Welcome to this week’s Follow Friday, where we highlight four bills that were approved by the Michigan House and are headed to the Senate floor in the coming weeks. The four-bill package was introduced by state Reps. Jeff Farrington, Pat Somerville, Klint Kesto and Peter Pettalia, to better protect patients being treated by physicians who are acting illegally.
House Bills 5839-5842 authorize the state–through a disciplinary subcommittee–to permanently revoke a physician’s professional license to practice if he or she engages in a pattern of intentional acts of fraud or deceit resulting in personal financial gain or harm to the health of the patients under their care.
The package of bills are in response to the recent Dr. Farid Fata situation, where the physician billed Medicare more than $90 million for unnecessary treatments that severely harmed the health of otherwise well patients. Currently, the Public Health Code does not allow for his medical license to be permanently revoked. Instead, it merely allows of Michigan’s Department of Licensing and Regulatory Affairs (LARA) to take disciplinary action, without permanently revoking the health professional’s license. This package was introduced and approved by the House allowing LARA to permanently revoke a health professional’s license if a situation similar to Dr. Fata’s case ever occurs in the future.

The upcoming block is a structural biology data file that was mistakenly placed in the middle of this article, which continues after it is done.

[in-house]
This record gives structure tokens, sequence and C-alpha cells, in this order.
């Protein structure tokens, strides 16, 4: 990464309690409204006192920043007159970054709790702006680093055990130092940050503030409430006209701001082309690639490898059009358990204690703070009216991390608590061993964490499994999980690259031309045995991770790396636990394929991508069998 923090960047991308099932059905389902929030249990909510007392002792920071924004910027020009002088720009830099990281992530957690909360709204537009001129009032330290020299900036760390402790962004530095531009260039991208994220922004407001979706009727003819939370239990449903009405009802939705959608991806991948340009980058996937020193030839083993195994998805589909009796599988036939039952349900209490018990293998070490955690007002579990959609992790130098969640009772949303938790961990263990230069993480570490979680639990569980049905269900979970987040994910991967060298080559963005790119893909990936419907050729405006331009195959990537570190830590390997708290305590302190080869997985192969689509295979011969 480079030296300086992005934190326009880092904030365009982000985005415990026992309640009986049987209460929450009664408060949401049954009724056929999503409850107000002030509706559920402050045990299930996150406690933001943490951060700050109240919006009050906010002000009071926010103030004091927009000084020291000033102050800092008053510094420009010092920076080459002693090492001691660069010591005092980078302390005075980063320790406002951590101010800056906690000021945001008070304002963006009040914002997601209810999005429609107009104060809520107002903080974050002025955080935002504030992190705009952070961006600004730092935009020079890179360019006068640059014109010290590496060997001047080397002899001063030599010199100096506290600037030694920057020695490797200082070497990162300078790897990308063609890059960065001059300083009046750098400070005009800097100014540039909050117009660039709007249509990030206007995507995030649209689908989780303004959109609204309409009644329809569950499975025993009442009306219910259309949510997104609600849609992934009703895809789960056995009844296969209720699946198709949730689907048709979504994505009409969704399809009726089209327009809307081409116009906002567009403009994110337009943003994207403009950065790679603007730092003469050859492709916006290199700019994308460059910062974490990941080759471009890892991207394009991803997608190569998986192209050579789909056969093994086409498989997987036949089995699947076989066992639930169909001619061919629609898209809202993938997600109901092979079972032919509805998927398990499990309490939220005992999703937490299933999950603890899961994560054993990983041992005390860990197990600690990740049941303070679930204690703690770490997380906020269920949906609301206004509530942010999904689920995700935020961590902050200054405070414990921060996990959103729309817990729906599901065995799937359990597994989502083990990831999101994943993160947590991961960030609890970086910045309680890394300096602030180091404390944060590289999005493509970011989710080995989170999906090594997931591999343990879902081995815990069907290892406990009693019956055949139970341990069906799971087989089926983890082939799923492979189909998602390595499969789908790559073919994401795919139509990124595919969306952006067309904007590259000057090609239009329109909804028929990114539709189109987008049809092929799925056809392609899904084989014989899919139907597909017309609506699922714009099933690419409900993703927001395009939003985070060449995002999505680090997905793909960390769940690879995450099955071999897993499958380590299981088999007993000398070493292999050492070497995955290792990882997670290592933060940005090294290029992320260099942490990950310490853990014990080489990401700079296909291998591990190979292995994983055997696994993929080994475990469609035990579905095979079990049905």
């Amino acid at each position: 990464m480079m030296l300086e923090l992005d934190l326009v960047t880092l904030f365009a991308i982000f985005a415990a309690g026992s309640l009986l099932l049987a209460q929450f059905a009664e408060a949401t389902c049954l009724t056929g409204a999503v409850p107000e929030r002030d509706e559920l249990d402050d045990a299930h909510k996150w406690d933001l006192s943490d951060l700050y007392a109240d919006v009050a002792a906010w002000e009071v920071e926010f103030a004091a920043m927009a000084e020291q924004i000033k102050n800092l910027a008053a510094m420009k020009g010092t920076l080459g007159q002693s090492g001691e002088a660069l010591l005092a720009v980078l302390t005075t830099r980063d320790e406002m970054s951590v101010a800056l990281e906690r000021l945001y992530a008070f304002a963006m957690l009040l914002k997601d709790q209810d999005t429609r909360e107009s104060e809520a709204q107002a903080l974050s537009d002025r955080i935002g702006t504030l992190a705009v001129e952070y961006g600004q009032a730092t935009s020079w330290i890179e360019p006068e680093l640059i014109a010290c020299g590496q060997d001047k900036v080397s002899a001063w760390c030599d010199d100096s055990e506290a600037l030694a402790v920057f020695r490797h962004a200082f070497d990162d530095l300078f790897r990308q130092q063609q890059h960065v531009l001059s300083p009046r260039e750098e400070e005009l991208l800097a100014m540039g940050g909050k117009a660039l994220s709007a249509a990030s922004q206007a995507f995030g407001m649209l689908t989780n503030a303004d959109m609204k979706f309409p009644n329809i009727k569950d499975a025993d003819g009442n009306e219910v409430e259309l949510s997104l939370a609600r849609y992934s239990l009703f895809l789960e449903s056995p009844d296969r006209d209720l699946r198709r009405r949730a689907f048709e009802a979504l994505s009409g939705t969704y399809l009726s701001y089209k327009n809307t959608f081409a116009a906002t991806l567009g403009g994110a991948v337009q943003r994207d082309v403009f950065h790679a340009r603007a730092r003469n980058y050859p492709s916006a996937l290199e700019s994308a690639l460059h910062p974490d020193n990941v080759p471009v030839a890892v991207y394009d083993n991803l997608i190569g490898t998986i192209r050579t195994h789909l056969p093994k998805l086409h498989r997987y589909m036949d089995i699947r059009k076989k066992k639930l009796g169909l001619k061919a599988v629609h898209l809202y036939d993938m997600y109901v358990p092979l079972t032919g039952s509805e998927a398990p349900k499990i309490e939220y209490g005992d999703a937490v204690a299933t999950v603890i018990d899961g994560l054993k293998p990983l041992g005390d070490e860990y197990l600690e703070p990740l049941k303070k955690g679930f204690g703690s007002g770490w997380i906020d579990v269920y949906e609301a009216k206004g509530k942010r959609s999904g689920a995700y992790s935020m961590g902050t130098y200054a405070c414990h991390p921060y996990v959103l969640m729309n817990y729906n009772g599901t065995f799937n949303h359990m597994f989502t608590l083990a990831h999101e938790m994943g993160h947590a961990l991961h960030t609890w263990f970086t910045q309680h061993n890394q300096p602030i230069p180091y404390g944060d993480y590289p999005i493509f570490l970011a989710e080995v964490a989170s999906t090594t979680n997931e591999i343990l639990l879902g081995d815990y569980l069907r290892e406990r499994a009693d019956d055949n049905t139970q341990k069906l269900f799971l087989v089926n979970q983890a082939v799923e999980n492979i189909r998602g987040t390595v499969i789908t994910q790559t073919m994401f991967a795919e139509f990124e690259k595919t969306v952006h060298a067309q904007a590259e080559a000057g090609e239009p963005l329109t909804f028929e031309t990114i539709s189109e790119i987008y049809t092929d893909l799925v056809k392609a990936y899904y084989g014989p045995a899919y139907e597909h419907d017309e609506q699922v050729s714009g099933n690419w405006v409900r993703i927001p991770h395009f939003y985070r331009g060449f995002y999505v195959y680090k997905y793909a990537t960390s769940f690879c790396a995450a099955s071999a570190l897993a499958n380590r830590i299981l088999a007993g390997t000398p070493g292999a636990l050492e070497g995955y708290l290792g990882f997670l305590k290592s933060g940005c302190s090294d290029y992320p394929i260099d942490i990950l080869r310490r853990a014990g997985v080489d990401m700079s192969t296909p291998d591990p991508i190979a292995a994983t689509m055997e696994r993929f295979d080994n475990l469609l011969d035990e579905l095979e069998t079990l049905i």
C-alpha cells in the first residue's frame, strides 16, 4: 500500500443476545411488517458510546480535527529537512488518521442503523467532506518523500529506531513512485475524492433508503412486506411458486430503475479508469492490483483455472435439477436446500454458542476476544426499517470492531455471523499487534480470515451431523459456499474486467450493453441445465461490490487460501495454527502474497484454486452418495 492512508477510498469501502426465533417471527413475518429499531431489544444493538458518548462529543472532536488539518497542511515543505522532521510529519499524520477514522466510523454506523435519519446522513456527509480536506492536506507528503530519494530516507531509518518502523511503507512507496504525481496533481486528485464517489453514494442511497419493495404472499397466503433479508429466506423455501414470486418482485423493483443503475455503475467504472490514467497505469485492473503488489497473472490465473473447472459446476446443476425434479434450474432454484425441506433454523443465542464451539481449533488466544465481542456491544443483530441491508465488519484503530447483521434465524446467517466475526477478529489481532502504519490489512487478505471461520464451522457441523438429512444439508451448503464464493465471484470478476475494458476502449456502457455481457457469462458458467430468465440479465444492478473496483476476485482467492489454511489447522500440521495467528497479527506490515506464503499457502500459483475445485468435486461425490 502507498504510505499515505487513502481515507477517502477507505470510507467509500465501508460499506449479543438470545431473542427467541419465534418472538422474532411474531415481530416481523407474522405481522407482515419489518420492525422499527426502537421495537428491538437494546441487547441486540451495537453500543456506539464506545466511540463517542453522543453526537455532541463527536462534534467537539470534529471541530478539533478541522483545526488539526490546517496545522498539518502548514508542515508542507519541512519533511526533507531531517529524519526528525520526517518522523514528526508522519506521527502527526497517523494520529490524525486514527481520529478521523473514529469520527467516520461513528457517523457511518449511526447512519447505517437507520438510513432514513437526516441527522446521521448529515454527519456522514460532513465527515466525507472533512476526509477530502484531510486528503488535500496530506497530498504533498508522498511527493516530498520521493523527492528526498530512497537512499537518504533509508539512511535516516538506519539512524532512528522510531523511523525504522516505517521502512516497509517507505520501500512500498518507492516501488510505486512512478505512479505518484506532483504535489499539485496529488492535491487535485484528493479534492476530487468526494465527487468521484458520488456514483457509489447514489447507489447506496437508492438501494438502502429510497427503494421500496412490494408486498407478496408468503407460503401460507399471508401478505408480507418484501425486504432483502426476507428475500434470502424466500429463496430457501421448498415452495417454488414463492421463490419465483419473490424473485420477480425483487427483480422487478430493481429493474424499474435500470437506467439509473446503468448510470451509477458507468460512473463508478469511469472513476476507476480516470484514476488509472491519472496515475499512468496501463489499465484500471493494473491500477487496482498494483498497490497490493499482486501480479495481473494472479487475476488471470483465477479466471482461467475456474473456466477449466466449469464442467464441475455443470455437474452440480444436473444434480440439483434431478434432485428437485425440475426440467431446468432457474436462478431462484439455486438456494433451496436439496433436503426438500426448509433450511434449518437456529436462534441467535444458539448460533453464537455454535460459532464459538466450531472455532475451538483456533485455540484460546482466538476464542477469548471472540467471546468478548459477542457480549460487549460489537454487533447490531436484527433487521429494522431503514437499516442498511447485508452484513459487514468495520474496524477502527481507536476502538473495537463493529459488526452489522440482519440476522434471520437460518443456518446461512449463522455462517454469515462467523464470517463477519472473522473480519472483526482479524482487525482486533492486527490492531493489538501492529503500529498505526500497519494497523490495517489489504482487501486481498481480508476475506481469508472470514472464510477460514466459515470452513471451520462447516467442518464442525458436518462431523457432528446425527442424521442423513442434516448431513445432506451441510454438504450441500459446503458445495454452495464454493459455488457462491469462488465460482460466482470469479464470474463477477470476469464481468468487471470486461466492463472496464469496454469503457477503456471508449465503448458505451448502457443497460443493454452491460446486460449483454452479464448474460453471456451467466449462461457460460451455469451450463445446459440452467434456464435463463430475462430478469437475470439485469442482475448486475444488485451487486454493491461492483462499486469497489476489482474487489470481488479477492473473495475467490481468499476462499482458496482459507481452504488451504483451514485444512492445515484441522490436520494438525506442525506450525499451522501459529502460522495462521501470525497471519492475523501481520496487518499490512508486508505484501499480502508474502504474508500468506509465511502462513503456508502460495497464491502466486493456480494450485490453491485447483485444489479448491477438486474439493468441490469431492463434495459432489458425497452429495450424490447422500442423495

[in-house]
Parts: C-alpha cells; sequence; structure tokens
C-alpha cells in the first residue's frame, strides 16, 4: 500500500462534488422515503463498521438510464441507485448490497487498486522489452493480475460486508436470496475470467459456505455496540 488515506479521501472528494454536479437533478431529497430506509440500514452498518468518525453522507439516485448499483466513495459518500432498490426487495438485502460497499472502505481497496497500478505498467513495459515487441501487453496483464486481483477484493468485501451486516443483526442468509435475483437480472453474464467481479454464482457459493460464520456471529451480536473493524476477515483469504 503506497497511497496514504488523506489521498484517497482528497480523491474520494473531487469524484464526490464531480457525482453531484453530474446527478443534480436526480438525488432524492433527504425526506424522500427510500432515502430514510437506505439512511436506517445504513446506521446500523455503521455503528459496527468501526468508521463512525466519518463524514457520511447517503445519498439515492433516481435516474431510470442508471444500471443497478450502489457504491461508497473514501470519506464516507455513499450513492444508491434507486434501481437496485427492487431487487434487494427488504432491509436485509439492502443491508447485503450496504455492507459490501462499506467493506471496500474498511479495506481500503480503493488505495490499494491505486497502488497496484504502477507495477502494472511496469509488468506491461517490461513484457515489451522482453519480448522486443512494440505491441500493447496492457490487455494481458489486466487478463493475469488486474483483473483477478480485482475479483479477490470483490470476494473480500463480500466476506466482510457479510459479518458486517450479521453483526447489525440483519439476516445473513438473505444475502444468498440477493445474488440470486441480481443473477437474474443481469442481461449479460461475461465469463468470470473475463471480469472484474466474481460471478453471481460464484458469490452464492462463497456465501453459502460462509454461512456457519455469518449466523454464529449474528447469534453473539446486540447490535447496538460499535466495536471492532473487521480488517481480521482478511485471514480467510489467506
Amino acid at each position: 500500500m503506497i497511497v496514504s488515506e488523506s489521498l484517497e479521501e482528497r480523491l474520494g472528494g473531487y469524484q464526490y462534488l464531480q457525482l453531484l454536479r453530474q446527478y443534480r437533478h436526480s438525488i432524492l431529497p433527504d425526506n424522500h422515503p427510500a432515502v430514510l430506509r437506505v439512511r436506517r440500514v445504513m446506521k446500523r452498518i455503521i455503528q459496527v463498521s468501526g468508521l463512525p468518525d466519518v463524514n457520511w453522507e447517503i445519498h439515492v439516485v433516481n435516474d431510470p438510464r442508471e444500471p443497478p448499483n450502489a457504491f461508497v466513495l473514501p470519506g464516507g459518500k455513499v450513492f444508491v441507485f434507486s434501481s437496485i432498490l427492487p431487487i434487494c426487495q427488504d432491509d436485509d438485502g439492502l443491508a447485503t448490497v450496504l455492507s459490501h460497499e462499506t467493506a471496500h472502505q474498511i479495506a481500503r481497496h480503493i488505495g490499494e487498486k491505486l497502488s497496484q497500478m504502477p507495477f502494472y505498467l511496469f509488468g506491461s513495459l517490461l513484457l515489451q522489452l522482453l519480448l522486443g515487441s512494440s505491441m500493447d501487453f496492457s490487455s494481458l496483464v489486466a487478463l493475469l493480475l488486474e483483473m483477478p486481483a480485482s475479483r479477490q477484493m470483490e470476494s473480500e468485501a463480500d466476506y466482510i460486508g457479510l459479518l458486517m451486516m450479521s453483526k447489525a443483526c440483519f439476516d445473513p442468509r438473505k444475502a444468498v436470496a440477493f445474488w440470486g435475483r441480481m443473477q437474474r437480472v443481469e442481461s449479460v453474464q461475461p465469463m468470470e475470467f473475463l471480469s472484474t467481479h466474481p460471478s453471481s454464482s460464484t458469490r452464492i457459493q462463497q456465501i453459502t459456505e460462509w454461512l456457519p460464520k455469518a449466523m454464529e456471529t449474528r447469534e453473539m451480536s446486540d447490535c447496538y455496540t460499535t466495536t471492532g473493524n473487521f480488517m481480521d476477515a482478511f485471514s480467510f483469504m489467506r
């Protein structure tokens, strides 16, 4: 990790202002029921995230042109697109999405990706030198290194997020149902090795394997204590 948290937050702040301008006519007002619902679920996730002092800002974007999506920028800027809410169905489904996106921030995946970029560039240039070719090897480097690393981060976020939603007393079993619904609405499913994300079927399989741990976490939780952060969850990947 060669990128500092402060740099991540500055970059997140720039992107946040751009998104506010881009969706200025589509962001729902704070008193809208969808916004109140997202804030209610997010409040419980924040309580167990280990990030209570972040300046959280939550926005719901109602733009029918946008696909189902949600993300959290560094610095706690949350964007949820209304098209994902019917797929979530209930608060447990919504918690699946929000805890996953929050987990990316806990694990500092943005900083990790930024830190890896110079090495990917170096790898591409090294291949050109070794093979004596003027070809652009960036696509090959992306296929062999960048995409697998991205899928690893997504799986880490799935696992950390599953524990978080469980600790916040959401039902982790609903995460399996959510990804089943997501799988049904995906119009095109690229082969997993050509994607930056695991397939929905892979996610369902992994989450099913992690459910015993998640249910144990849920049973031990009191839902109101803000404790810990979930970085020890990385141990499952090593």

As we have seen, a physician can take advantage of our health care system to commit fraud and at the same time exploit patients who are vulnerable. I wish we didn’t need legislation like this but, unfortunately, we do. We must protect patients from being mistreated by a physician for personal gain.
– Rep. Jeff Farrington, R-Utica
House Republicans strongly believe that no one should ever be concerned about the intentions of his or her doctor, and this package of bills ensures that Michiganders throughout the state will be protected from outrageous malpractice in the future.
Now that the four-bill package has received such overwhelming support in the House, it’s on its way over to the Senate for consideration. Be sure to follow its progress here.